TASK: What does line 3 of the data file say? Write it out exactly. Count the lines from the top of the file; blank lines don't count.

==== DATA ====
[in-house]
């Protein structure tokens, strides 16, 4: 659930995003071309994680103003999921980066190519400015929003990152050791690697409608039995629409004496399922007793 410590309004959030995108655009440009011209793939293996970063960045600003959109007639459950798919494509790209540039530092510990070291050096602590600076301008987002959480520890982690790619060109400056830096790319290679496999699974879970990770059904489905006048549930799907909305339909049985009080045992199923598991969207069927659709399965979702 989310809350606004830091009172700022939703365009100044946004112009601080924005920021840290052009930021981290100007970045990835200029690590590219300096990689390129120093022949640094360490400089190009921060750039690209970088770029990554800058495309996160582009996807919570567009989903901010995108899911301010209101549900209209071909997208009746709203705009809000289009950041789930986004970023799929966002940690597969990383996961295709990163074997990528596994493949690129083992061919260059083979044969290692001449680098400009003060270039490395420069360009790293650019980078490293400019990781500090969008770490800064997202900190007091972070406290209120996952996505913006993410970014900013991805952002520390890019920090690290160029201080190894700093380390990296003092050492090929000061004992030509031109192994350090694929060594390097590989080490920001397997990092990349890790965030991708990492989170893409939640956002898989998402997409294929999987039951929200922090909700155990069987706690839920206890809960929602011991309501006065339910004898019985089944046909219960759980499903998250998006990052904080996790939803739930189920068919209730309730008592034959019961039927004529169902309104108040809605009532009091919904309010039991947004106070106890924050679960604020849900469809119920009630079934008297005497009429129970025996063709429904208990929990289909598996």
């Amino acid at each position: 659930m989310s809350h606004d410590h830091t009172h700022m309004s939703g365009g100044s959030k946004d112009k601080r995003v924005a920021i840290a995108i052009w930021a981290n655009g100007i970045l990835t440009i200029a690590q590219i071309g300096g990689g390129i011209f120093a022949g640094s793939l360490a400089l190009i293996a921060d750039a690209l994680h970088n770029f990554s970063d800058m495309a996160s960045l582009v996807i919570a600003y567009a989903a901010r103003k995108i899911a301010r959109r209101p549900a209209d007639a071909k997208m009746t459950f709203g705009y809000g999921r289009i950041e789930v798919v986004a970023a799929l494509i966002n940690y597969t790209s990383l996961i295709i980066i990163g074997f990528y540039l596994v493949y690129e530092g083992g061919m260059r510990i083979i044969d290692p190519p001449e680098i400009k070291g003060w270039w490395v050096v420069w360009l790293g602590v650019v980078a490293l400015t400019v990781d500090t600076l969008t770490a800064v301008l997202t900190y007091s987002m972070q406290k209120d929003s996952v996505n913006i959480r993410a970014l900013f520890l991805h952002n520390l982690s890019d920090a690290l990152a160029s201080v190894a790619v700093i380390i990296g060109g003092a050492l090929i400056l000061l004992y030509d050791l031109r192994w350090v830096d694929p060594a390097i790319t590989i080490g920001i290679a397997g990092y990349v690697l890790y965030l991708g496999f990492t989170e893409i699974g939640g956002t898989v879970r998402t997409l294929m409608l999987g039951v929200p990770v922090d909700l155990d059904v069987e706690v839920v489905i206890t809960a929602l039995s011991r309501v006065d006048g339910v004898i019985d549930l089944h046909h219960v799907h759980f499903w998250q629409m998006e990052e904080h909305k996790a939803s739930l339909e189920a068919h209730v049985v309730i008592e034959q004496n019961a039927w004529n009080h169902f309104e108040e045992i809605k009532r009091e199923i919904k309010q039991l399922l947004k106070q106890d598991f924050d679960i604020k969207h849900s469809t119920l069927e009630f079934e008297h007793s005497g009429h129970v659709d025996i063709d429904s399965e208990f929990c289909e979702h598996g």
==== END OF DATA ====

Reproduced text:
């Amino acid at each position: 659930m989310s809350h606004d410590h830091t009172h700022m309004s939703g365009g100044s959030k946004d112009k601080r995003v924005a920021i840290a995108i052009w930021a981290n655009g100007i970045l990835t440009i200029a690590q590219i071309g300096g990689g390129i011209f120093a022949g640094s793939l360490a400089l190009i293996a921060d750039a690209l994680h970088n770029f990554s970063d800058m495309a996160s960045l582009v996807i919570a600003y567009a989903a901010r103003k995108i899911a301010r959109r209101p549900a209209d007639a071909k997208m009746t459950f709203g705009y809000g999921r289009i950041e789930v798919v986004a970023a799929l494509i966002n940690y597969t790209s990383l996961i295709i980066i990163g074997f990528y540039l596994v493949y690129e530092g083992g061919m260059r510990i083979i044969d290692p190519p001449e680098i400009k070291g003060w270039w490395v050096v420069w360009l790293g602590v650019v980078a490293l400015t400019v990781d500090t600076l969008t770490a800064v301008l997202t900190y007091s987002m972070q406290k209120d929003s996952v996505n913006i959480r993410a970014l900013f520890l991805h952002n520390l982690s890019d920090a690290l990152a160029s201080v190894a790619v700093i380390i990296g060109g003092a050492l090929i400056l000061l004992y030509d050791l031109r192994w350090v830096d694929p060594a390097i790319t590989i080490g920001i290679a397997g990092y990349v690697l890790y965030l991708g496999f990492t989170e893409i699974g939640g956002t898989v879970r998402t997409l294929m409608l999987g039951v929200p990770v922090d909700l155990d059904v069987e706690v839920v489905i206890t809960a929602l039995s011991r309501v006065d006048g339910v004898i019985d549930l089944h046909h219960v799907h759980f499903w998250q629409m998006e990052e904080h909305k996790a939803s739930l339909e189920a068919h209730v049985v309730i008592e034959q004496n019961a039927w004529n009080h169902f309104e108040e045992i809605k009532r009091e199923i919904k309010q039991l399922l947004k106070q106890d598991f924050d679960i604020k969207h849900s469809t119920l069927e009630f079934e008297h007793s005497g009429h129970v659709d025996i063709d429904s399965e208990f929990c289909e979702h598996g």